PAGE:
I have been the person selling these before, because it was my job. I hated it. I hated the fact that I was good at it! I am not a natural born salesman, but I am a technician, and I’m good at what I do. I’m damn good at what I do! I also like helping people. I’m not a salesperson. I’ve failed at selling credit cards, sporting goods, health insurance, and much more in my lifetime for a living. What makes me good at selling repairs, is that I know what I’m doing and love what I do. I enjoy helping & informing others. I have a direct, informative, confident approach with customers that allows me to gain their trust, and I was abusing this left and right to milk people for money, and it made me sick.

The excuse most commonly used by the technicians who do this are “well, was the customer happy? Because that’s all that matters.” I could never appreciate that cop-out.

I recall one occasion someone paid $375 for what should have been a $130 repair at this establishment. The woman actually came up to me and hugged me after checkout, because Apple had told her $800 to repair. This felt terrible. I did all I could to maintain a proper smile and not puke in front of her, but I couldn’t do it – it was this incredibly insincere smile, and I was unable to hold in my disgust at what I was doing. She was too happy to notice. Since she was “happy” , I hadn’t done anything wrong… really? That’s the benchmark?

I’m not great with analogies. Let’s say I’m in a comic book world – I’m a shapeshifter. I can take people’s appearances. I have a crush on my neighbor’s wife. One day, I kill her husband on his way home from work and take over his appearance, and go about living his life. I take her out and we have a romantic evening – and maybe go on vacation together. She’s as happy as can be.

Have I done nothing wrong, because she is happy? If she knew I were not her husband, if she knew I murdered her husband – she would be incredibly shocked, angry, livid, disgusted.

I believe the same is true with the repair. She is very happy that she paid $375. However, if she knew we performed a service that was on this very company’s price list, their website, their ads – for $130, would she be happy? Probably not.

I understand in this industry that a little bit of white lying is sometimes necessary. I recently posted a video about an experience I had where I was bitched out terribly because I had stuck to my estimate of $150, even though I didn’t have to replace any parts. I figured I was in for a $15 part and a 1 hour repair, or an $80 part and a 15 minute repair. I was actually in for a $0 part and a 3 hour repair. In the end, everything worked as I promised it would, and I charged the agreed upon price of $150 to fix the problem. The customer was incredibly angry because he was the type of person that was ok paying for replacement parts, but needed to think he was setting his own labor value – something under $30.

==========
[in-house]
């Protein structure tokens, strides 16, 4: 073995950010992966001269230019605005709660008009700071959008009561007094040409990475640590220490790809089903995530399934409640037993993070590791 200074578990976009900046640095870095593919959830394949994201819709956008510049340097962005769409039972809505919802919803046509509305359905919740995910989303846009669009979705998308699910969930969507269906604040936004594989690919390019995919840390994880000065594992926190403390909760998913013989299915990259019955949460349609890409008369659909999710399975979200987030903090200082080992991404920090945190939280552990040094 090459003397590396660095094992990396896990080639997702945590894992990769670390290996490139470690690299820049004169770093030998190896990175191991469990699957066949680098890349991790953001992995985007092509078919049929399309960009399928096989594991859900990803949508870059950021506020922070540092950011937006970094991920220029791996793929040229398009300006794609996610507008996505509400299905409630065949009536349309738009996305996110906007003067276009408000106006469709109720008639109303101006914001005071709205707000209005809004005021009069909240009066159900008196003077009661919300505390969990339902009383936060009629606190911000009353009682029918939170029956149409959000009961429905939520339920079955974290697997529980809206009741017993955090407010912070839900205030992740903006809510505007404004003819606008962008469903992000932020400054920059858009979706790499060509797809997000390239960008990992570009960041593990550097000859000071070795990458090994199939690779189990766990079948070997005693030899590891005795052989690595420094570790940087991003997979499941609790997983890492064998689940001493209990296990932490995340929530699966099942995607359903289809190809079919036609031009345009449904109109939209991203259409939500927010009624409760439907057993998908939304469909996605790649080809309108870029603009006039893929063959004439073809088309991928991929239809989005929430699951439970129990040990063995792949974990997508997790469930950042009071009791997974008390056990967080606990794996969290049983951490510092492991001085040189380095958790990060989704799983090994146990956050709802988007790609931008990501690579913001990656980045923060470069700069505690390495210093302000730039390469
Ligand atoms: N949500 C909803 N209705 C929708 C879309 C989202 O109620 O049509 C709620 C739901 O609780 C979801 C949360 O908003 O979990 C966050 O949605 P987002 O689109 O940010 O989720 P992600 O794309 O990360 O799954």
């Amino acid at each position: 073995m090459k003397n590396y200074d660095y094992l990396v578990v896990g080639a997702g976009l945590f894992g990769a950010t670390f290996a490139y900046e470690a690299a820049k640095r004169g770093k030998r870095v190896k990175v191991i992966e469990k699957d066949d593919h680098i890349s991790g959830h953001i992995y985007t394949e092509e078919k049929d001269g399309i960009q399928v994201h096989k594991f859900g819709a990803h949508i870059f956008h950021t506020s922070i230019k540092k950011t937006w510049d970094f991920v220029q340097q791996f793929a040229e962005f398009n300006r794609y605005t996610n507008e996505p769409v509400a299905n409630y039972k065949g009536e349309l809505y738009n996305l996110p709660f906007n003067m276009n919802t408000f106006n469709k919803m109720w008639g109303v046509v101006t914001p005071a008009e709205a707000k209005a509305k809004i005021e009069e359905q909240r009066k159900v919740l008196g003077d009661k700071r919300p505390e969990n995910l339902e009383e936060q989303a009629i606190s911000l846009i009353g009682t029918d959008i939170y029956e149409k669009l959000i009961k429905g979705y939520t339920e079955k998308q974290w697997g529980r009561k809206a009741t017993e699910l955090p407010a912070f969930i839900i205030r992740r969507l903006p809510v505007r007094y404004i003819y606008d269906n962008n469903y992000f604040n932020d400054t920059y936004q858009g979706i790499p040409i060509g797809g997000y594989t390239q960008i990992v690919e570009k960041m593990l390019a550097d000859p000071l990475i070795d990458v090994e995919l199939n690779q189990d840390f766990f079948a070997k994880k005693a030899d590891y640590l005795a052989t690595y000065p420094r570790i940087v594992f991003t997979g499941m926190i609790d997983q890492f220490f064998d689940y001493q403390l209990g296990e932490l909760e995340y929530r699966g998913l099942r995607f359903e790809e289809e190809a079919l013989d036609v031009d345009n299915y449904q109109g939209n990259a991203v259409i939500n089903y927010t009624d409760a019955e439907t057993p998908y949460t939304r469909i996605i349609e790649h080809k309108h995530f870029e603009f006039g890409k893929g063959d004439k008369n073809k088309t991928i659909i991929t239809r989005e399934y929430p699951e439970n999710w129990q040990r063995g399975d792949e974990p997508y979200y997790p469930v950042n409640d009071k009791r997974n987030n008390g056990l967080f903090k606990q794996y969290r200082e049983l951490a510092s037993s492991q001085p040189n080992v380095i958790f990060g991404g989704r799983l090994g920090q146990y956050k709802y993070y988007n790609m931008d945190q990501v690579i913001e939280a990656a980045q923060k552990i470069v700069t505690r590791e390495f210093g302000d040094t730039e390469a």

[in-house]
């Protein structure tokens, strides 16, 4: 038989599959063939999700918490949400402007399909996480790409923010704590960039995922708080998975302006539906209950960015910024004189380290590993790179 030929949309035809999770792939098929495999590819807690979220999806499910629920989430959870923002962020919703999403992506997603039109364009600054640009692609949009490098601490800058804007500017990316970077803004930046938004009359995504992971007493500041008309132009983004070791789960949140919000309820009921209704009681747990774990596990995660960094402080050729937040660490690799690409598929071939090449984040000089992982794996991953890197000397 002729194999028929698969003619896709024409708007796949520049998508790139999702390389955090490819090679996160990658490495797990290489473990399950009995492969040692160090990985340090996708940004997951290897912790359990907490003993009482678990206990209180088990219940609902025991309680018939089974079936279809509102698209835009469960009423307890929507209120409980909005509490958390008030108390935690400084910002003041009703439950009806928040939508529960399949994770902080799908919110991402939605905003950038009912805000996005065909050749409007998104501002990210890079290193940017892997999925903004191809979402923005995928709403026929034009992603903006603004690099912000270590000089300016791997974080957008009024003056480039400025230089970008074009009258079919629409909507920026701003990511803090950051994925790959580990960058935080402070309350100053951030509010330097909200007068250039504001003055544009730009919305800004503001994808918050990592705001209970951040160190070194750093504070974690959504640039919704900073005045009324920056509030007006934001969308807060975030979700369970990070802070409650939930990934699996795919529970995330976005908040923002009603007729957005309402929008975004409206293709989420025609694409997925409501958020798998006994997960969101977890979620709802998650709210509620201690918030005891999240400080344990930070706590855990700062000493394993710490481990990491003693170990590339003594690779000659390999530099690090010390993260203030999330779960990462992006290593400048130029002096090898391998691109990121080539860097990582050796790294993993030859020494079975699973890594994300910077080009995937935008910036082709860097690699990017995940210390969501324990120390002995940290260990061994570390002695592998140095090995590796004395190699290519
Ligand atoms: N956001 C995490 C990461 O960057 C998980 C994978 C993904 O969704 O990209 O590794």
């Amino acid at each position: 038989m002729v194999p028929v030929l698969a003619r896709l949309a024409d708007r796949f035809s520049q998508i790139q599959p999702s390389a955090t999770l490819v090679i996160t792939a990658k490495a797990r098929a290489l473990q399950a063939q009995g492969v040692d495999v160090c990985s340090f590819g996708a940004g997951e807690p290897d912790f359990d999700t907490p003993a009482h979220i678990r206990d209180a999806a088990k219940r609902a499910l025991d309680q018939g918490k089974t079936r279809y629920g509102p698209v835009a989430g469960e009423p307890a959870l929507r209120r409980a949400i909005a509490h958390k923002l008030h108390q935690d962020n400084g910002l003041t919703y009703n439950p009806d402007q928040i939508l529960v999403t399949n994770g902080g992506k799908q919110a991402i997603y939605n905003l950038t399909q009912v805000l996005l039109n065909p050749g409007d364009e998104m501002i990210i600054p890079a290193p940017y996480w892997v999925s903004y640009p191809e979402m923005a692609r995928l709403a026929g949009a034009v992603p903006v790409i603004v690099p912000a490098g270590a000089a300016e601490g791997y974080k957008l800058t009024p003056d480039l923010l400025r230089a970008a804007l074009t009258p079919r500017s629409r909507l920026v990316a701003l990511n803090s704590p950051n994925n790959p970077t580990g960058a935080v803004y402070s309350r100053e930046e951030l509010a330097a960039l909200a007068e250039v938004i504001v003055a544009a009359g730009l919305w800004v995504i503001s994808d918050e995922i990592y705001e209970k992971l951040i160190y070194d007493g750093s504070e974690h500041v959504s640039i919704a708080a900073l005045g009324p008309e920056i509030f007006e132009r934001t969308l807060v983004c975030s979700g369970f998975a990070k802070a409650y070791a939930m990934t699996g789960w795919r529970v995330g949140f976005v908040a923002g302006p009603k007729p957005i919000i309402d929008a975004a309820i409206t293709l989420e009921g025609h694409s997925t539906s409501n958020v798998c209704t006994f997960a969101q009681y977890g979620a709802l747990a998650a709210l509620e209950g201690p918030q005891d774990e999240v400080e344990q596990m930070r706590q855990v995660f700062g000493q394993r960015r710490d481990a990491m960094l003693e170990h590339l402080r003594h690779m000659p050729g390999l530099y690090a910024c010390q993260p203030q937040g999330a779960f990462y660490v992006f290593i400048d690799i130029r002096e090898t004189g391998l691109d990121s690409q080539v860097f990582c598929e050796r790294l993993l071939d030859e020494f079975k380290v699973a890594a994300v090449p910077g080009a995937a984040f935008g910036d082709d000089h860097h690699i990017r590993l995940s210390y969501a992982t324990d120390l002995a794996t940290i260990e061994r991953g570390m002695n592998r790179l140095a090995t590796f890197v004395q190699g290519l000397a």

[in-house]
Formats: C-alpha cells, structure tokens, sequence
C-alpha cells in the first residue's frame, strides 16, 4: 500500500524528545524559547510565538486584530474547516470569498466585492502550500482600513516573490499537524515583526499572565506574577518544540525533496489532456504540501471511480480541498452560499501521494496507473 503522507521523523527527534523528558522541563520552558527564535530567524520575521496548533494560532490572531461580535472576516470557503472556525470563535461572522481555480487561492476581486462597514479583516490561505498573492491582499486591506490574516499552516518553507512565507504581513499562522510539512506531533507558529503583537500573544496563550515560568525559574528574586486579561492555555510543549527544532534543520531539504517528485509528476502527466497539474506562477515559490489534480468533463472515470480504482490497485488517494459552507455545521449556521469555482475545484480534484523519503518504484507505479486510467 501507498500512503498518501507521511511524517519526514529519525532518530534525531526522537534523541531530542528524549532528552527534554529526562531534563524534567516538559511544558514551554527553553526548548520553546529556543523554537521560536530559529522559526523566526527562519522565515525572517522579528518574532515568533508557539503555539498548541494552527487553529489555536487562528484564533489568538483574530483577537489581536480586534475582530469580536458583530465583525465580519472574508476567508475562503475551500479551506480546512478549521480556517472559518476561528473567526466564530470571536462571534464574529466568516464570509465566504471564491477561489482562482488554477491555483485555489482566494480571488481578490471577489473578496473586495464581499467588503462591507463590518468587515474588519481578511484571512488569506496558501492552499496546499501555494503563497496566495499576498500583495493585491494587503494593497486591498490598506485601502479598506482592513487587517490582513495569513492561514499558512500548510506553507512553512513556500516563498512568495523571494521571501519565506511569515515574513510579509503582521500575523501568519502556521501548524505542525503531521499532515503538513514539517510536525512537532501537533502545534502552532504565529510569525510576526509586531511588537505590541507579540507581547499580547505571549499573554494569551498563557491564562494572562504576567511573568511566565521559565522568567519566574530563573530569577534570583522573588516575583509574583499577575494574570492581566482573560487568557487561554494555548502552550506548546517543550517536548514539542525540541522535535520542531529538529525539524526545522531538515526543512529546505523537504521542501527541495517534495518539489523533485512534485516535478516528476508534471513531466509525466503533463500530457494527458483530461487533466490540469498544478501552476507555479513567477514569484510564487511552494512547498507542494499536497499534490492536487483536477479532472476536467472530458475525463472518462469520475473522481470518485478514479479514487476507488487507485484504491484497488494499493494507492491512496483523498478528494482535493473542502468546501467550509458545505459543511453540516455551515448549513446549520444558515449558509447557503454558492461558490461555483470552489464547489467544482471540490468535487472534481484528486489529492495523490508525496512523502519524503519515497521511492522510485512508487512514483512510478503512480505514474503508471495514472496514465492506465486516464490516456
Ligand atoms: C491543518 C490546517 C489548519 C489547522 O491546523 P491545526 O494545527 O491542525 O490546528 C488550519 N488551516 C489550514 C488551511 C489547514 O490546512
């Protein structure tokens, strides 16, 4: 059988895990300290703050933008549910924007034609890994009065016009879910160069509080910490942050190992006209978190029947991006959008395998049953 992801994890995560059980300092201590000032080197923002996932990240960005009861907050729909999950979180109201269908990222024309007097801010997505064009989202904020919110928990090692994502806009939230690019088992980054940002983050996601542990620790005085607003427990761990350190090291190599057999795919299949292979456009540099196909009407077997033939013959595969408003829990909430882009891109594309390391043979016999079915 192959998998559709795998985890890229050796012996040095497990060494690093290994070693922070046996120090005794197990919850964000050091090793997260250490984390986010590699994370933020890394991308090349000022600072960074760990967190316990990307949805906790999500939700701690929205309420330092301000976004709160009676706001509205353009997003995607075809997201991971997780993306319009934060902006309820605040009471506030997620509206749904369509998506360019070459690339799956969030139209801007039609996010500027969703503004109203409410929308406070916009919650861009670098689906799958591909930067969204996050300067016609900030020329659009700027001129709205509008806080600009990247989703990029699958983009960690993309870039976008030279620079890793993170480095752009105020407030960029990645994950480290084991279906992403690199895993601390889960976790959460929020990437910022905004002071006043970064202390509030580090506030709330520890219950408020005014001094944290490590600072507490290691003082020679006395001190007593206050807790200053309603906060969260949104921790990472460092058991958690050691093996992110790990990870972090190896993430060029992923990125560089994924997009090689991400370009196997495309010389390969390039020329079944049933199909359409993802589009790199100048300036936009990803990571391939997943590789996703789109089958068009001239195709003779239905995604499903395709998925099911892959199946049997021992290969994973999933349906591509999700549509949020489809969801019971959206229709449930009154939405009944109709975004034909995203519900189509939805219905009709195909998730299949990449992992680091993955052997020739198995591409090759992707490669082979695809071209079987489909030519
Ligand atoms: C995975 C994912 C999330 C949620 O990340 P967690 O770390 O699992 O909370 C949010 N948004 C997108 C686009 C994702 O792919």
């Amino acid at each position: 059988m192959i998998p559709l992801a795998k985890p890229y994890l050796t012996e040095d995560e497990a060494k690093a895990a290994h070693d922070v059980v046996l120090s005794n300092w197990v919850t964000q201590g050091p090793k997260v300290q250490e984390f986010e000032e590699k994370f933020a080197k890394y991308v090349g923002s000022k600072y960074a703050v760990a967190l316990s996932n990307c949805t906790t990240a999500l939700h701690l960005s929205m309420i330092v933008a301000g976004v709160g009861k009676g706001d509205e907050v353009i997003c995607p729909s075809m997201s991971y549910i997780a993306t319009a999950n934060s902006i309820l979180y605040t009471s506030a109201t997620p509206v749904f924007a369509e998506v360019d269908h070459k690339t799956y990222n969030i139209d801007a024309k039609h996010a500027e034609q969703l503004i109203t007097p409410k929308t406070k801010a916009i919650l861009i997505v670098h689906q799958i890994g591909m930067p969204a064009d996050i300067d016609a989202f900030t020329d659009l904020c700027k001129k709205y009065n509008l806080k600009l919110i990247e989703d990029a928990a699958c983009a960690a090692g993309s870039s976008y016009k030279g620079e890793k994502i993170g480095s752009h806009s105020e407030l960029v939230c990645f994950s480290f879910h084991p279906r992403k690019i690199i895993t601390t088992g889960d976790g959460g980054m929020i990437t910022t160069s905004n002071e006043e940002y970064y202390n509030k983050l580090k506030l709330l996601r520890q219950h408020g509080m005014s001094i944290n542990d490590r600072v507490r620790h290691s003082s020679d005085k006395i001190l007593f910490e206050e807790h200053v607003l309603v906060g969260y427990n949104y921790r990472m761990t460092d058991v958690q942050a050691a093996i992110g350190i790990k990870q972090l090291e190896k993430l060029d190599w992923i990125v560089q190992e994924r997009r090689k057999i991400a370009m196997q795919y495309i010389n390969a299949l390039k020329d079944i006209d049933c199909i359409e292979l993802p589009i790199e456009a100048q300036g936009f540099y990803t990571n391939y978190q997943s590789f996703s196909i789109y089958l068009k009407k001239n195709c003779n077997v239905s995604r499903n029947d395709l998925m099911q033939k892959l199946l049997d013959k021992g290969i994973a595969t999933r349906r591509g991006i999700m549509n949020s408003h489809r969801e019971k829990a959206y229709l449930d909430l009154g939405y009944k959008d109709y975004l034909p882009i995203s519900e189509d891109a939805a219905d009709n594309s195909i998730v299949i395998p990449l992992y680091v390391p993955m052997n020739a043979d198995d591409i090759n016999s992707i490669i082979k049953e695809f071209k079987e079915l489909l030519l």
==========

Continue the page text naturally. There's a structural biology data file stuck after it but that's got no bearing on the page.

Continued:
I don’t think people become bad overnight. I think it happens step by step. You lie here because it is more practical and you’re doing nothing wrong. Then you lie again to make life easier and you notice you can make more money while they’re happy… so that’s not doing anything wrong. Then you lie left and right because you think that’s just how it’s supposed to be, but it’s not. It’s not at all.

I’m an idealist at heart – always have been. I become excited when I can make the world a better place. I don’t mean picking trash off the side of the street(although I am avidly against polluting and bitch out friends who throw cigarette butts on the sidewalk), I mean doing what I can in my job, my hobbies, and my personal life to make the world a little better.

Part of this idealist philosophy is not lying to people in order to take more money, even if they will be just as happy. As I become older, I am a little more pragmatic, a little less idealist, and a little more in touch with the rest of the world. Part of that means seeing things as other people see them, and something I’ve noticed is that a lot of good people lie to make more money, and make people happy doing it. I notice that the honest businesses are the ones with one location, struggling employees, and stagnant business models. However, the ones ok with lying a little are the ones taking their business to the next level, expanding, receiving news coverage, hiring more people, with founding partners buying luxury condos out of state. Above all – in spite of all the lying to extract more money – their reputation remains untarnished. and So this leads me to the great question – is this wrong? Am I an idealist, blind to the practical ramifications of running a for-profit repair shop?